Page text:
When you're getting married again, the most flexible route to take is a civil ceremony. You can tailor the ceremony to suit your beliefs and you can pick a creative location. If you want a religious service, however, you'll need to investigate any snags you might run into as a result of your divorce. Below are some second-marriage requirements.
Roman Catholic: If you want to remarry in a Roman Catholic church, you will need an annulment. You've got about 12–18 months of questionnaires and tribunal hearings ahead of you. Your former spouse must be notified of your plans and your family and close friends will be recruited to provide information about your first marriage. To begin, contact your regional diocese and ask for the Tribunal Department. You will be assigned a judge and defender to guide you through the process.
Eastern Orthodox: To remarry in an Orthodox Christian church, you'll need to meet with a priest and fill out the necessary paperwork. This paperwork will be sent to the Archdiocese for consideration. Your former spouse must be notified in case he wants to contest the procedure. The last step is to appear before the Ecclesiastical Court to present your case and receive permission to remarry. This process can take anywhere from three to six months.
Episcopalian: Episcopalian priests require an initial consultation before you can proceed with your second marriage in the church. You will need to fill out paperwork and then wait for the bishop to grant permission to remarry. This takes about a month.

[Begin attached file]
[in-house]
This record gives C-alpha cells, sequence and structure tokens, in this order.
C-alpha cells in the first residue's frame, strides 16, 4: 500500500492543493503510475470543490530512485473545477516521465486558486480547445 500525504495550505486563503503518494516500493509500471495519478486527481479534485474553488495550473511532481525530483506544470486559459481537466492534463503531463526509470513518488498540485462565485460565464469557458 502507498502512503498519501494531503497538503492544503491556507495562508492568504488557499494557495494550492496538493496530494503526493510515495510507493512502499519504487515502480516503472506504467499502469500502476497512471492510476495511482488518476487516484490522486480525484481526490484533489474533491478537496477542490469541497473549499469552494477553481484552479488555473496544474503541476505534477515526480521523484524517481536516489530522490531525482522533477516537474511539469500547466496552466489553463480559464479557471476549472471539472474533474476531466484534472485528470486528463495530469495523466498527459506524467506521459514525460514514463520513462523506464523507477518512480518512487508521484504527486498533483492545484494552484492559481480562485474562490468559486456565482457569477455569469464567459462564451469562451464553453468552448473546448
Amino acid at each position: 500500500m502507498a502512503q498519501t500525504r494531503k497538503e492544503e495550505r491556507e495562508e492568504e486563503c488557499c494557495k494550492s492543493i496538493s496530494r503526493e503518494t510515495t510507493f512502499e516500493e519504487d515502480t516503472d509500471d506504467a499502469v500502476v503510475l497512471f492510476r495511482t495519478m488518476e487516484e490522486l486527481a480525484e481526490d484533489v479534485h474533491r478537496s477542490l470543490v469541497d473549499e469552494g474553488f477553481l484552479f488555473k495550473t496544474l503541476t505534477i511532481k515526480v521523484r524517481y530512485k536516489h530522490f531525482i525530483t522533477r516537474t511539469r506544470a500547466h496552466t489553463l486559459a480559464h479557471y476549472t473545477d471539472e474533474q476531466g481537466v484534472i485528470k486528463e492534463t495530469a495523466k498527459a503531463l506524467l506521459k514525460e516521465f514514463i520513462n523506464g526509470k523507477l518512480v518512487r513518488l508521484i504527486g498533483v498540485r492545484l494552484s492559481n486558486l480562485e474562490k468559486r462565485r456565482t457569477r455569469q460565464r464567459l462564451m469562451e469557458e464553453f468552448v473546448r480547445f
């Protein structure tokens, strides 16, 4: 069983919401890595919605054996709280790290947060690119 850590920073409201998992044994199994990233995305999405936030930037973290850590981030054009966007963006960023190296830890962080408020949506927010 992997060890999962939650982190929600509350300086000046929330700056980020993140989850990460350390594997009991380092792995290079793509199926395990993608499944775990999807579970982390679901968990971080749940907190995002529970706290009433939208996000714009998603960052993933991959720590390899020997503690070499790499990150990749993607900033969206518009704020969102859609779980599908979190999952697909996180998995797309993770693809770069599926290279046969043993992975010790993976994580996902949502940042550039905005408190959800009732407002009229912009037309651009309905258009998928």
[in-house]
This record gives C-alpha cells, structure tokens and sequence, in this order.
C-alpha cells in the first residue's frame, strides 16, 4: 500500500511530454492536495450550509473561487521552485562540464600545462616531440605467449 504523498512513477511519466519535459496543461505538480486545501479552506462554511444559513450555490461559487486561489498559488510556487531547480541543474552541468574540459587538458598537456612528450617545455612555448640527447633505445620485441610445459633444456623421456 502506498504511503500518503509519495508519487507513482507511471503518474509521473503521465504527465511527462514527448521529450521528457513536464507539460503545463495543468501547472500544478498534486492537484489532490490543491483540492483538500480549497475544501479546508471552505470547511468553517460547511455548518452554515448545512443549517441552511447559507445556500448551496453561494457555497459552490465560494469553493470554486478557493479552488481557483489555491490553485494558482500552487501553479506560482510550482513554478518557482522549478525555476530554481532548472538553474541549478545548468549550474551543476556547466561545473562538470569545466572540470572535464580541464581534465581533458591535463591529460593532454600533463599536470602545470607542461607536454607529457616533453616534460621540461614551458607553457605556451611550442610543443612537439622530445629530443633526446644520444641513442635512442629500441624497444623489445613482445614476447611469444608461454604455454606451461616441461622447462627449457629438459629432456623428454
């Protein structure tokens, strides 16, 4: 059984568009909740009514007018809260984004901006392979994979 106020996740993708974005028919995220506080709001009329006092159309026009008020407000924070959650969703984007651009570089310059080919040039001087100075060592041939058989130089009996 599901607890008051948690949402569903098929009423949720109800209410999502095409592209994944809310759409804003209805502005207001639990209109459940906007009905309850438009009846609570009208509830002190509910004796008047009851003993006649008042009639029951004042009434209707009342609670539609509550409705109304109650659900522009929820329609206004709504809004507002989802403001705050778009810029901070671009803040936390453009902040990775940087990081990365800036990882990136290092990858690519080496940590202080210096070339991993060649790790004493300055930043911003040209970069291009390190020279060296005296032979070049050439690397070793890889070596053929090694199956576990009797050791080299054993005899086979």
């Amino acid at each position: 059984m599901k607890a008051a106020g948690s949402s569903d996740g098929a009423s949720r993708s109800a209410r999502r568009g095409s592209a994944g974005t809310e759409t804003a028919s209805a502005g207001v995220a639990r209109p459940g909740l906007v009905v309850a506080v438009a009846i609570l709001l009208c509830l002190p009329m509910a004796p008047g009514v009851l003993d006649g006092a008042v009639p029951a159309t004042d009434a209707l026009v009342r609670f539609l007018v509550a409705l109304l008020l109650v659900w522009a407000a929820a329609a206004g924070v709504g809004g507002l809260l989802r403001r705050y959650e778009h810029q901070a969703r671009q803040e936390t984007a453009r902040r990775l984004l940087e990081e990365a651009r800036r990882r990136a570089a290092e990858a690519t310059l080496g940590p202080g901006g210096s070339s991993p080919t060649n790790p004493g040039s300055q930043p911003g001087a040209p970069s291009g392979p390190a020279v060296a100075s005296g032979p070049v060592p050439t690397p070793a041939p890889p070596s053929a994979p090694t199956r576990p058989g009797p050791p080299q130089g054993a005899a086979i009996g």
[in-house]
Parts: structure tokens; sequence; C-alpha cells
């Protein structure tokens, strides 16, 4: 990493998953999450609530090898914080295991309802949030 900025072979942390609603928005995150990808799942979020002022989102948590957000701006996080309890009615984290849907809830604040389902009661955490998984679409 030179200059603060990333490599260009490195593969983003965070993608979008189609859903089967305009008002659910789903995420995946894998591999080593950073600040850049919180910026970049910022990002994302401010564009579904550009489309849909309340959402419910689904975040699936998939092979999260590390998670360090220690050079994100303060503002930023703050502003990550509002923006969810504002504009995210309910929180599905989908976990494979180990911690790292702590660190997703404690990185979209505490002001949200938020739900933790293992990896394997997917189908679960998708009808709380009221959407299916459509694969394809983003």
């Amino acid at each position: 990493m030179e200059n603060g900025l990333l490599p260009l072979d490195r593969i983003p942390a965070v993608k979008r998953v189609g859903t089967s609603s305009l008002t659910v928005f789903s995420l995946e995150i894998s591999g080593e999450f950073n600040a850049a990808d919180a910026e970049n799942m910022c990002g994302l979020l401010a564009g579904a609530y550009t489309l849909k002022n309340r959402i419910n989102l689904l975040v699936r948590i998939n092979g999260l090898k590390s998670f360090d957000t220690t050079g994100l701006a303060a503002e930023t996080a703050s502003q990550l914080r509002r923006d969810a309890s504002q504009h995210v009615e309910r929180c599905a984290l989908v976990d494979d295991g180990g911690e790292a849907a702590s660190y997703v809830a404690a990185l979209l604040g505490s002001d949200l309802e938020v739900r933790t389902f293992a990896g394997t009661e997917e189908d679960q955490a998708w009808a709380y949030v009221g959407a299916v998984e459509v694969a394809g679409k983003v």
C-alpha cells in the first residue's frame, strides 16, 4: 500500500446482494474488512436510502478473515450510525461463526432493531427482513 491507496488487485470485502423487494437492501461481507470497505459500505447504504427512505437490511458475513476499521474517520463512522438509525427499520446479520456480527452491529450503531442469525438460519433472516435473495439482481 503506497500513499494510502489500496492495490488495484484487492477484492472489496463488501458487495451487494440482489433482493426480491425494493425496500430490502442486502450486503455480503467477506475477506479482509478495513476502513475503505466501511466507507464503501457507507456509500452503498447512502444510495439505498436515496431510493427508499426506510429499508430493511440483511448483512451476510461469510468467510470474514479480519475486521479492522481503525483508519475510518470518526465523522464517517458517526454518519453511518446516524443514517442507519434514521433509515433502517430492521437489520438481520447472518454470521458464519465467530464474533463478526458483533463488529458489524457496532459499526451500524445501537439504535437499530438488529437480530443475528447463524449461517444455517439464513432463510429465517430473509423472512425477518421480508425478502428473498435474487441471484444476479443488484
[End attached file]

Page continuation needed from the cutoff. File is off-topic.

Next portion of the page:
Conservative or Orthodox: To be remarried in the Conservative or Orthodox Jewish religion, you will need to receive a Get (Jewish divorce) from your ex-husband. As long as you can prove you are legally divorced, there is no reason why you cannot receive a Get. Your ex-husband can deny you one, but Jewish law strongly encourages him to grant it. You and your ex can go to the office of a rabbi or your ex-husband can go solo and appoint an agent to deliver the completed Get to you. A rabbi or a scribe will hand write the Get with a quill feather, and when the document is complete, two valid witnesses must verify that it has been specifically written for you and your ex. If you are both present for this, your ex will hand you the Get. If you are not present, the agent will deliver it to you. Then you must wait 90 days before you remarry.
Reform: Most Reform rabbis do not require a religious divorce in order to remarry. As long as you have legally divorced, you can remarry in a Reform synagogue.
This article originally appeared in Brides magazine. For more wedding tips, please visit